NVidia drivers aren't that hard to install, you just have to choose them from your package manager, install them and reboot. But ATI... oh dear, ATI drivers are just a major pain in the ass. 95% of the time you end up with a messed X, or even worse, without X. Also, what about Intel graphics? Those aren't even installable... Of course, not by a normal person that bought a computer a few months ago with the hope to be able to read emails, news and watch movies.
Also, IRC channels, forums and so on aren't a solution for a very high percent of people. They buy a PC to make their life easier, not to be forced to RTFM!
Geeks doesn't seem to understand that the "just open a console and write `sudo apt-aDvFg#$%&gga!!#¿!¡¡'`" is difficult for people.
Linux has more applications, and almost all of them for free - Linux has tons of applications. Tons of useless or duplicated applications. Once again, let's be honest, there are 500 music players for Linux, and none of them is good. You have Amarok2 that feels like it needs 4gb of RAM to work properly, then there are Totem, Kaffeine and Xine that just don't match the concept of 'beautiful user experience', not even skins make them look good. And then there are a few Gnome players that do match the 'beautiful user experience' concept and system integration but they lack some basic features.
Same happens with video players, IM applications (btw, I'm one of the developers of aMSN), mail applications, etc...
Even worse, Linux users don't have any quality nor production ready applications.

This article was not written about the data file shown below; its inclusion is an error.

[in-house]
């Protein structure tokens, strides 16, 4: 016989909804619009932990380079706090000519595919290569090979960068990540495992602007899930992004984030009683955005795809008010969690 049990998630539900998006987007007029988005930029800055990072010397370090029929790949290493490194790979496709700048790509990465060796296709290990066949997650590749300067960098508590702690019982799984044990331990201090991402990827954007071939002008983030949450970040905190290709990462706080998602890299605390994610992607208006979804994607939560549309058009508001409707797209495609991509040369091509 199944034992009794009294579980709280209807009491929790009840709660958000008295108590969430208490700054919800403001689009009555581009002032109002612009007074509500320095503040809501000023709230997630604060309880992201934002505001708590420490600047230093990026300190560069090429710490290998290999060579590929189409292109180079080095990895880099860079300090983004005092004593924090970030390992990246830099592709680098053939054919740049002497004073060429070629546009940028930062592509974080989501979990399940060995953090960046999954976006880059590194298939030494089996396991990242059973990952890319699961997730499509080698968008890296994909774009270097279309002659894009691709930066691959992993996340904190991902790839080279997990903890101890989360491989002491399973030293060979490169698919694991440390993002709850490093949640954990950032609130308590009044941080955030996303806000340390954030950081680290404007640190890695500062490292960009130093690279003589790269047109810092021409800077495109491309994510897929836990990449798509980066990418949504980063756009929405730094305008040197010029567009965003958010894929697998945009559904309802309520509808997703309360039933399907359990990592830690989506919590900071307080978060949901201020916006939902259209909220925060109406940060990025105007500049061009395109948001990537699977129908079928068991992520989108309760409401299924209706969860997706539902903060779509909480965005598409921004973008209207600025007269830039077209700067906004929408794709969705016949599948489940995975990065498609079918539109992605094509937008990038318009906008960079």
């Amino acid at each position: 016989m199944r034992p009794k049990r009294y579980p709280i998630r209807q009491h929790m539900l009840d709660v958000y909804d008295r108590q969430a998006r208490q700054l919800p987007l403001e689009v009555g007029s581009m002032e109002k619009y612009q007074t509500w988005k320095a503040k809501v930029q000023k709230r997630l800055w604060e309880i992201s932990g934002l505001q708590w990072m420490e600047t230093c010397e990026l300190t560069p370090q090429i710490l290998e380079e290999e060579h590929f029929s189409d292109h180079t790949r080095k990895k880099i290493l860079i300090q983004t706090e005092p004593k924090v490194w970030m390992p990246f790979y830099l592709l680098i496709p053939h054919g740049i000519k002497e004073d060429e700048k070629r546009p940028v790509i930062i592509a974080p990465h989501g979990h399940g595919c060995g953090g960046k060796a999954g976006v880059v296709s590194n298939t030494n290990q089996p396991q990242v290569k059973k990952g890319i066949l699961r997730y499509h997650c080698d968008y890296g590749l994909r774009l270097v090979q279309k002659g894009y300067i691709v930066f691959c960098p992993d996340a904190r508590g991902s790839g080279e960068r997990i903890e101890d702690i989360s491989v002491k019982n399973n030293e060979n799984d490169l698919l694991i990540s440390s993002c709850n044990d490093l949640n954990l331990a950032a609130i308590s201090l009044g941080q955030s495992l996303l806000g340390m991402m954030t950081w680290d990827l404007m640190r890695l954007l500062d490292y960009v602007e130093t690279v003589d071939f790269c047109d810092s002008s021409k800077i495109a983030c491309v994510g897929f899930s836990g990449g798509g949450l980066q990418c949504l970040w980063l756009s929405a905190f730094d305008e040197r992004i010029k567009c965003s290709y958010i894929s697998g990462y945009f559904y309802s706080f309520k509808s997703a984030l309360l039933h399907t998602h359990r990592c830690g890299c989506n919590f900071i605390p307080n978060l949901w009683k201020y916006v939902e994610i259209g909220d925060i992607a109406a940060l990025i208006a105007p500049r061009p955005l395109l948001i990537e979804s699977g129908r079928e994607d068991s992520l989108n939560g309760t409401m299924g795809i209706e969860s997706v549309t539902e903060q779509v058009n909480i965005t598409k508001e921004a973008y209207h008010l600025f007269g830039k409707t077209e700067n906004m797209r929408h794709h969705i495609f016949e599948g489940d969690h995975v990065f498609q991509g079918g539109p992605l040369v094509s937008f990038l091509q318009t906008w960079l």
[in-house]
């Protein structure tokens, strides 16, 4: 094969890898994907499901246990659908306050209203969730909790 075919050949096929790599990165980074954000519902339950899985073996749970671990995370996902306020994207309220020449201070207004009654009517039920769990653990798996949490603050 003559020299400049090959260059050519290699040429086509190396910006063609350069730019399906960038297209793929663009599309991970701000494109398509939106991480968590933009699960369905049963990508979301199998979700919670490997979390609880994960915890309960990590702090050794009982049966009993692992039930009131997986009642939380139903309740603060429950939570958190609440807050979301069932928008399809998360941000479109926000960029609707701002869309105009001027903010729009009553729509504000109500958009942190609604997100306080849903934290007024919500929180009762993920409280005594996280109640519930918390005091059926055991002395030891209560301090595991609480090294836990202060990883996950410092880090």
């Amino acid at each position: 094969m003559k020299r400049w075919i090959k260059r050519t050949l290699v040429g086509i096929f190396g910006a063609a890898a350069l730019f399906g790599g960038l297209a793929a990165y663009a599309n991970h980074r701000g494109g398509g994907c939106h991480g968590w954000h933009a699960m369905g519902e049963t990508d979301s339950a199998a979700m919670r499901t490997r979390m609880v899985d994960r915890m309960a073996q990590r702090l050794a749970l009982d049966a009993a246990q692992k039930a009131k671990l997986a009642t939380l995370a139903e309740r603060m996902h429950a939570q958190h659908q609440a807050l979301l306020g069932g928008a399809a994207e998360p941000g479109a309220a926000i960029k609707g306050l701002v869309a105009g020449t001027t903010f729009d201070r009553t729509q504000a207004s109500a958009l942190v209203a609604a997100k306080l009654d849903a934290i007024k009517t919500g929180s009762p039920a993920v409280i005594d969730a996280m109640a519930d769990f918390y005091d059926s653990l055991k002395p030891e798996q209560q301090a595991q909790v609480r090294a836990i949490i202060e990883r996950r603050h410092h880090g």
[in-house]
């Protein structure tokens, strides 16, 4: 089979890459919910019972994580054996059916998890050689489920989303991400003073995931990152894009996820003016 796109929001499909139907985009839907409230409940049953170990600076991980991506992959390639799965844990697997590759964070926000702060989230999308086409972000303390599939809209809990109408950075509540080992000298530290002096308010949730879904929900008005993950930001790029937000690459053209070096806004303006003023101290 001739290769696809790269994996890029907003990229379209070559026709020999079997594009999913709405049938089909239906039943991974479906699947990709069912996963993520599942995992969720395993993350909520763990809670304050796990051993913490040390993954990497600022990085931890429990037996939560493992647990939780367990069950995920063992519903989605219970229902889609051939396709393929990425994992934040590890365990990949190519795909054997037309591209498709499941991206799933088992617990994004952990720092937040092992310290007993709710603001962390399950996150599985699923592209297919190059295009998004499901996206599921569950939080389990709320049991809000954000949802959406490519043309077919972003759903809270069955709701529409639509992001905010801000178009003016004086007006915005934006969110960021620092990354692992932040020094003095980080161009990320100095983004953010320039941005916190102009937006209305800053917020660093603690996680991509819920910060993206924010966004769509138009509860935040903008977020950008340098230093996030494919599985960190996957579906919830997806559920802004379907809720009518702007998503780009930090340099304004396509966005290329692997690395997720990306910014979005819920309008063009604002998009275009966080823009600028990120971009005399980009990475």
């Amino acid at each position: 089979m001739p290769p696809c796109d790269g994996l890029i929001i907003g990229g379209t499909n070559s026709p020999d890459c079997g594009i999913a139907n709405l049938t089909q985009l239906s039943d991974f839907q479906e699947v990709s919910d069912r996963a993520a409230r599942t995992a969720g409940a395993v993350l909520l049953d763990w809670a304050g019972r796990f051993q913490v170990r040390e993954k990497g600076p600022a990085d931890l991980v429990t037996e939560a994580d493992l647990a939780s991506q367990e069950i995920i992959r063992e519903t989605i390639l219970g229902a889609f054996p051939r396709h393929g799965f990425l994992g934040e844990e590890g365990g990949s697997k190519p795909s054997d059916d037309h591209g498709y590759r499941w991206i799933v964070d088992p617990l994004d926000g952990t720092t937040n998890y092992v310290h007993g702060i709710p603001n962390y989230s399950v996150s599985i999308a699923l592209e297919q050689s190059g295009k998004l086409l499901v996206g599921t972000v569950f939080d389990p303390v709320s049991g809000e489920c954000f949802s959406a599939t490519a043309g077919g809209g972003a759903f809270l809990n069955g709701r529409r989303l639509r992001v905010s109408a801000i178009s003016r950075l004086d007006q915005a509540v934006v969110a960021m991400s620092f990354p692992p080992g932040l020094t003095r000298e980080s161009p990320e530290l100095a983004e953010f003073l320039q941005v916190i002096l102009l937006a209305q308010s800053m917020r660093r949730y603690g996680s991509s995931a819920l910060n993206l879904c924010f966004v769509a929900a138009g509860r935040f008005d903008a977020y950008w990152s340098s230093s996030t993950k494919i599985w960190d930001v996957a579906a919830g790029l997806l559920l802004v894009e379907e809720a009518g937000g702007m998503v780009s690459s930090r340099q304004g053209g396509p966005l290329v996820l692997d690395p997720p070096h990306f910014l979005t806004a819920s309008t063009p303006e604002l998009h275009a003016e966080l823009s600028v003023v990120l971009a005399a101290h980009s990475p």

CAD applications are totally missing.
Games have less quality graphics than the majority of free games that I can get on my Android phone. Don't go on the "games don't need to have quality graphics to be good" as that argument applies only to puzzle and some platforms games. And even so, gamers don't play those type of games! They want good looking FPS or racing games or... You get my point.
Graphics applications are useless for professionals. There are GIMP and Krita, maybe a few other ones, but they just suck for everything else than resizing images and applying a few filters. They aren't alternatives for Photoshop and Dreamweaver.
The same happens with video editors. There are a few open source projects that are trying it hard, but they won't let you do anything further than applying nice transitions between clips/photos, and applying filter to clips. Have you used Pinnacle or Premiere?
Music editors? That area is so empty that makes me laugh every time I think about it.
I won't go into the discussion about why is that happening or why companies aren't porting their products to Linux as that's a hole other topic.
So, the results are:
- Pro's for switching to Linux: free and safe.
- Con's for switching to Linux: difficult and useless.
The fact is that Linux has a small market share because it's difficult and because it lacks some very important applications. Deal with it.